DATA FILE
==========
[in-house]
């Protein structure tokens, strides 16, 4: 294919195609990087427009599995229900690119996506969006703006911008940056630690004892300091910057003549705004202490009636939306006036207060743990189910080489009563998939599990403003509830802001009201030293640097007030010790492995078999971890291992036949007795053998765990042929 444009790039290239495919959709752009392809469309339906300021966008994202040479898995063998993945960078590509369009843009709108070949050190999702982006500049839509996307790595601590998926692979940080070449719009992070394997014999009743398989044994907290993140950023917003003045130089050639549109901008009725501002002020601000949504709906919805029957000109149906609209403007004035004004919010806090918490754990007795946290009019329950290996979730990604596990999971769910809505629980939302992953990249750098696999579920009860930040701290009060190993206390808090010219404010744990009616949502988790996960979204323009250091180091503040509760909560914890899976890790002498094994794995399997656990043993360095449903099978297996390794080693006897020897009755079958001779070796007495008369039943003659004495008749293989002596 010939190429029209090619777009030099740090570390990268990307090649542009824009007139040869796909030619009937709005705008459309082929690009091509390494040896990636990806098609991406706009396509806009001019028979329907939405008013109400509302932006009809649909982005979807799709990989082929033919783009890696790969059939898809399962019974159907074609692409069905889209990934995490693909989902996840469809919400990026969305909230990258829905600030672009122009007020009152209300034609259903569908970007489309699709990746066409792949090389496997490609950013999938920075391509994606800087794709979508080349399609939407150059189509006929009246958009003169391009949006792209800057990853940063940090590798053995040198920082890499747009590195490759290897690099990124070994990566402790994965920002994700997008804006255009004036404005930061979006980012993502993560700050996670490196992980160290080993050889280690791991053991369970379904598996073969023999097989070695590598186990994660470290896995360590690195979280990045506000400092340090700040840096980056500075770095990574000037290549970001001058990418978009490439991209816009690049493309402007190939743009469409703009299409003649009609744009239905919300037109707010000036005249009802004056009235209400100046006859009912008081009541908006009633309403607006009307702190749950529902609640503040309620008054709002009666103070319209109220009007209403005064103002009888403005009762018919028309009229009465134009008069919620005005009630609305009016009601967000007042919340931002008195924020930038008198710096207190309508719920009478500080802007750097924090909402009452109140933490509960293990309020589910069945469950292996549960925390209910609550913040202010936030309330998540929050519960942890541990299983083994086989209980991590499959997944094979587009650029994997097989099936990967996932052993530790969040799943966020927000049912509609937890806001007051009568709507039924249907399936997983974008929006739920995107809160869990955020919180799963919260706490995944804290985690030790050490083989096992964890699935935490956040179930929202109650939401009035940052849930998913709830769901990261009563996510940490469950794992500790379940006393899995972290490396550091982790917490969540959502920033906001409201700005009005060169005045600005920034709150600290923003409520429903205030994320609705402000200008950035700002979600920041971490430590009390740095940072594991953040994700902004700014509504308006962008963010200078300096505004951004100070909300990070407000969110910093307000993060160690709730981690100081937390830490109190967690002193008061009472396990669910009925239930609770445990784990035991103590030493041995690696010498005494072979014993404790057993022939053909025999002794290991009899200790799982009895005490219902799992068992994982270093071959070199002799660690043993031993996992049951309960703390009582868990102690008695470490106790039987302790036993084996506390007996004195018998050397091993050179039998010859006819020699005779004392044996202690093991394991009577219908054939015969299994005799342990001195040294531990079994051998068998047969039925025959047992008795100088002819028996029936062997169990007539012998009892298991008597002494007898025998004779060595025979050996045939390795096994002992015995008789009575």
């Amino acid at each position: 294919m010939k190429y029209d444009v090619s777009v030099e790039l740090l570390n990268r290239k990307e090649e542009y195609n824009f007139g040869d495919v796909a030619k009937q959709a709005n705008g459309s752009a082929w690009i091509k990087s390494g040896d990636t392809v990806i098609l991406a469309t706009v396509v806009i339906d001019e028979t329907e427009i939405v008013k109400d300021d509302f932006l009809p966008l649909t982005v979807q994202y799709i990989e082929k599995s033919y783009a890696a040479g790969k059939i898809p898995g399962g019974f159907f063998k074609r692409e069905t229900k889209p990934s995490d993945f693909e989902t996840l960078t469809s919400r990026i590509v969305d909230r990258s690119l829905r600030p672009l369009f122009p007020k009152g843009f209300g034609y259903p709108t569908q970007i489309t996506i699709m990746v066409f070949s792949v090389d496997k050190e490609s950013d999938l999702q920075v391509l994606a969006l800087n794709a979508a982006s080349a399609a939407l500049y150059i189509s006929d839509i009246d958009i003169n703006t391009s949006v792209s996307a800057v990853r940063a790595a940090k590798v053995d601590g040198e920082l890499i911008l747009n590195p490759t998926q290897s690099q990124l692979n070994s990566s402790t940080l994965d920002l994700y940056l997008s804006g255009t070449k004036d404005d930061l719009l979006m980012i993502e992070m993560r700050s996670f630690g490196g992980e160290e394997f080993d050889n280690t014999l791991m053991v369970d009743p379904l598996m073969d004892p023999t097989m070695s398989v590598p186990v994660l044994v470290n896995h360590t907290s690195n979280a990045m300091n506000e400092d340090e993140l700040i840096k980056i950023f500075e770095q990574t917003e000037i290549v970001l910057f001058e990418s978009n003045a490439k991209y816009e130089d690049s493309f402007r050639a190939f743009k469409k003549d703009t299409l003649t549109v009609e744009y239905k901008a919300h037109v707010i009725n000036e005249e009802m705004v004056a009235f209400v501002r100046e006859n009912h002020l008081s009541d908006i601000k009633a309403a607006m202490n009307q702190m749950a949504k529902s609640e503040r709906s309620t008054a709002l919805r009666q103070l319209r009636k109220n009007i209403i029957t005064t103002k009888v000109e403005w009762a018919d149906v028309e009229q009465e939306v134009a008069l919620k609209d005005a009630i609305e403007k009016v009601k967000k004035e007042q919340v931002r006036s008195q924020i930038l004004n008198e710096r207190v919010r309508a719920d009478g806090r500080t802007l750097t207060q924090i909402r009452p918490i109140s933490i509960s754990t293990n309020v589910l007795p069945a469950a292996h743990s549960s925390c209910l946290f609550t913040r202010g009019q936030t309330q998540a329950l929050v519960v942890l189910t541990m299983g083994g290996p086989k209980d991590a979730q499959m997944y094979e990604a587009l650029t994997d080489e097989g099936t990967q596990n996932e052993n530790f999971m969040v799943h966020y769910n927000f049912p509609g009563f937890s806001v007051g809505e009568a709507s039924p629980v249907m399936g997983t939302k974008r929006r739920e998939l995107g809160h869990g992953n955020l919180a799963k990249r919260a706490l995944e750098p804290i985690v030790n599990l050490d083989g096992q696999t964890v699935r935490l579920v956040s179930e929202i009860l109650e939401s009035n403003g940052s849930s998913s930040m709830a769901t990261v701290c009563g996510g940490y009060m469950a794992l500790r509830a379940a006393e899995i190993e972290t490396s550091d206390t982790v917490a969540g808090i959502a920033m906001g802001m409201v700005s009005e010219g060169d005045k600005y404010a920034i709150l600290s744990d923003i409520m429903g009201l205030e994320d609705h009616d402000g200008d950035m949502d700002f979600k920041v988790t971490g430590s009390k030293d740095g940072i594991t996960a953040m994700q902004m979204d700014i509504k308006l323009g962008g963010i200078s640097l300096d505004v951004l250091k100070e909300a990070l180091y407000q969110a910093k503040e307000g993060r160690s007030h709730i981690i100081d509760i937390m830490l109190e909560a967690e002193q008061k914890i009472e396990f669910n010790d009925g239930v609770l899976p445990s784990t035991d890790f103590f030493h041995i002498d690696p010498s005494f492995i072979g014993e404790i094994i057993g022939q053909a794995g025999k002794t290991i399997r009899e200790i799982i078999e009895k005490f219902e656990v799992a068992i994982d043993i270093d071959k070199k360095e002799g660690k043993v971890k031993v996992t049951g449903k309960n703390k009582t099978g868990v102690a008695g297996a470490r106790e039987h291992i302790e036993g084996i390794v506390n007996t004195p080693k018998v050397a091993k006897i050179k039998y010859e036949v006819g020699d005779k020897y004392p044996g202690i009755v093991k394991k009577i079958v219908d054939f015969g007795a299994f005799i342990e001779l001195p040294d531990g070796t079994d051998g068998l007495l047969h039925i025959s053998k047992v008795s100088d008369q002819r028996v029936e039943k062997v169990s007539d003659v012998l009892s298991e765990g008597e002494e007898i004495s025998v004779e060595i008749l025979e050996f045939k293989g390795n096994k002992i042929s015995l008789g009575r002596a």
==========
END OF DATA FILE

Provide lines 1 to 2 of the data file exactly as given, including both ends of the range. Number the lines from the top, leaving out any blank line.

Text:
[in-house]
């Protein structure tokens, strides 16, 4: 294919195609990087427009599995229900690119996506969006703006911008940056630690004892300091910057003549705004202490009636939306006036207060743990189910080489009563998939599990403003509830802001009201030293640097007030010790492995078999971890291992036949007795053998765990042929 444009790039290239495919959709752009392809469309339906300021966008994202040479898995063998993945960078590509369009843009709108070949050190999702982006500049839509996307790595601590998926692979940080070449719009992070394997014999009743398989044994907290993140950023917003003045130089050639549109901008009725501002002020601000949504709906919805029957000109149906609209403007004035004004919010806090918490754990007795946290009019329950290996979730990604596990999971769910809505629980939302992953990249750098696999579920009860930040701290009060190993206390808090010219404010744990009616949502988790996960979204323009250091180091503040509760909560914890899976890790002498094994794995399997656990043993360095449903099978297996390794080693006897020897009755079958001779070796007495008369039943003659004495008749293989002596 010939190429029209090619777009030099740090570390990268990307090649542009824009007139040869796909030619009937709005705008459309082929690009091509390494040896990636990806098609991406706009396509806009001019028979329907939405008013109400509302932006009809649909982005979807799709990989082929033919783009890696790969059939898809399962019974159907074609692409069905889209990934995490693909989902996840469809919400990026969305909230990258829905600030672009122009007020009152209300034609259903569908970007489309699709990746066409792949090389496997490609950013999938920075391509994606800087794709979508080349399609939407150059189509006929009246958009003169391009949006792209800057990853940063940090590798053995040198920082890499747009590195490759290897690099990124070994990566402790994965920002994700997008804006255009004036404005930061979006980012993502993560700050996670490196992980160290080993050889280690791991053991369970379904598996073969023999097989070695590598186990994660470290896995360590690195979280990045506000400092340090700040840096980056500075770095990574000037290549970001001058990418978009490439991209816009690049493309402007190939743009469409703009299409003649009609744009239905919300037109707010000036005249009802004056009235209400100046006859009912008081009541908006009633309403607006009307702190749950529902609640503040309620008054709002009666103070319209109220009007209403005064103002009888403005009762018919028309009229009465134009008069919620005005009630609305009016009601967000007042919340931002008195924020930038008198710096207190309508719920009478500080802007750097924090909402009452109140933490509960293990309020589910069945469950292996549960925390209910609550913040202010936030309330998540929050519960942890541990299983083994086989209980991590499959997944094979587009650029994997097989099936990967996932052993530790969040799943966020927000049912509609937890806001007051009568709507039924249907399936997983974008929006739920995107809160869990955020919180799963919260706490995944804290985690030790050490083989096992964890699935935490956040179930929202109650939401009035940052849930998913709830769901990261009563996510940490469950794992500790379940006393899995972290490396550091982790917490969540959502920033906001409201700005009005060169005045600005920034709150600290923003409520429903205030994320609705402000200008950035700002979600920041971490430590009390740095940072594991953040994700902004700014509504308006962008963010200078300096505004951004100070909300990070407000969110910093307000993060160690709730981690100081937390830490109190967690002193008061009472396990669910009925239930609770445990784990035991103590030493041995690696010498005494072979014993404790057993022939053909025999002794290991009899200790799982009895005490219902799992068992994982270093071959070199002799660690043993031993996992049951309960703390009582868990102690008695470490106790039987302790036993084996506390007996004195018998050397091993050179039998010859006819020699005779004392044996202690093991394991009577219908054939015969299994005799342990001195040294531990079994051998068998047969039925025959047992008795100088002819028996029936062997169990007539012998009892298991008597002494007898025998004779060595025979050996045939390795096994002992015995008789009575």